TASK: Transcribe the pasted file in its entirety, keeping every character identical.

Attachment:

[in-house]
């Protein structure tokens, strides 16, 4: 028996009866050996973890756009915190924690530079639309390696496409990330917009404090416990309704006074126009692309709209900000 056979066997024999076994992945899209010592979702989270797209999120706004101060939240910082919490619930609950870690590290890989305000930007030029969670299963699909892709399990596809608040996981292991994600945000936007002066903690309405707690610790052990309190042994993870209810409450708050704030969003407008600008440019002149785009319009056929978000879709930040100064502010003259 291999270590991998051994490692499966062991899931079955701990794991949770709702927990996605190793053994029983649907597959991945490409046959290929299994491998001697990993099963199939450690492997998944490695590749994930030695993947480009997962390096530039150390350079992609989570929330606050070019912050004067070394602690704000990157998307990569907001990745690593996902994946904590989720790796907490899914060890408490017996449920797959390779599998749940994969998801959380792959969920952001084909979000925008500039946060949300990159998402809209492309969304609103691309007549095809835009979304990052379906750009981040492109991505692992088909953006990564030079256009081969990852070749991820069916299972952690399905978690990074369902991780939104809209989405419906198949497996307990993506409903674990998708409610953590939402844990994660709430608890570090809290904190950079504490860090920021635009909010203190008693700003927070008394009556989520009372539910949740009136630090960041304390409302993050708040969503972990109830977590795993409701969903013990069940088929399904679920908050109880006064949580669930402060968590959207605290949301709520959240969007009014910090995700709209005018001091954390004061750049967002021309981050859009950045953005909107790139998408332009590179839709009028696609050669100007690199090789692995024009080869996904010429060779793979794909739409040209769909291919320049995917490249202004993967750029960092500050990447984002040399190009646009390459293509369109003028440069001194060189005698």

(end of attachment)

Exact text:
[in-house]
């Protein structure tokens, strides 16, 4: 028996009866050996973890756009915190924690530079639309390696496409990330917009404090416990309704006074126009692309709209900000 056979066997024999076994992945899209010592979702989270797209999120706004101060939240910082919490619930609950870690590290890989305000930007030029969670299963699909892709399990596809608040996981292991994600945000936007002066903690309405707690610790052990309190042994993870209810409450708050704030969003407008600008440019002149785009319009056929978000879709930040100064502010003259 291999270590991998051994490692499966062991899931079955701990794991949770709702927990996605190793053994029983649907597959991945490409046959290929299994491998001697990993099963199939450690492997998944490695590749994930030695993947480009997962390096530039150390350079992609989570929330606050070019912050004067070394602690704000990157998307990569907001990745690593996902994946904590989720790796907490899914060890408490017996449920797959390779599998749940994969998801959380792959969920952001084909979000925008500039946060949300990159998402809209492309969304609103691309007549095809835009979304990052379906750009981040492109991505692992088909953006990564030079256009081969990852070749991820069916299972952690399905978690990074369902991780939104809209989405419906198949497996307990993506409903674990998708409610953590939402844990994660709430608890570090809290904190950079504490860090920021635009909010203190008693700003927070008394009556989520009372539910949740009136630090960041304390409302993050708040969503972990109830977590795993409701969903013990069940088929399904679920908050109880006064949580669930402060968590959207605290949301709520959240969007009014910090995700709209005018001091954390004061750049967002021309981050859009950045953005909107790139998408332009590179839709009028696609050669100007690199090789692995024009080869996904010429060779793979794909739409040209769909291919320049995917490249202004993967750029960092500050990447984002040399190009646009390459293509369109003028440069001194060189005698």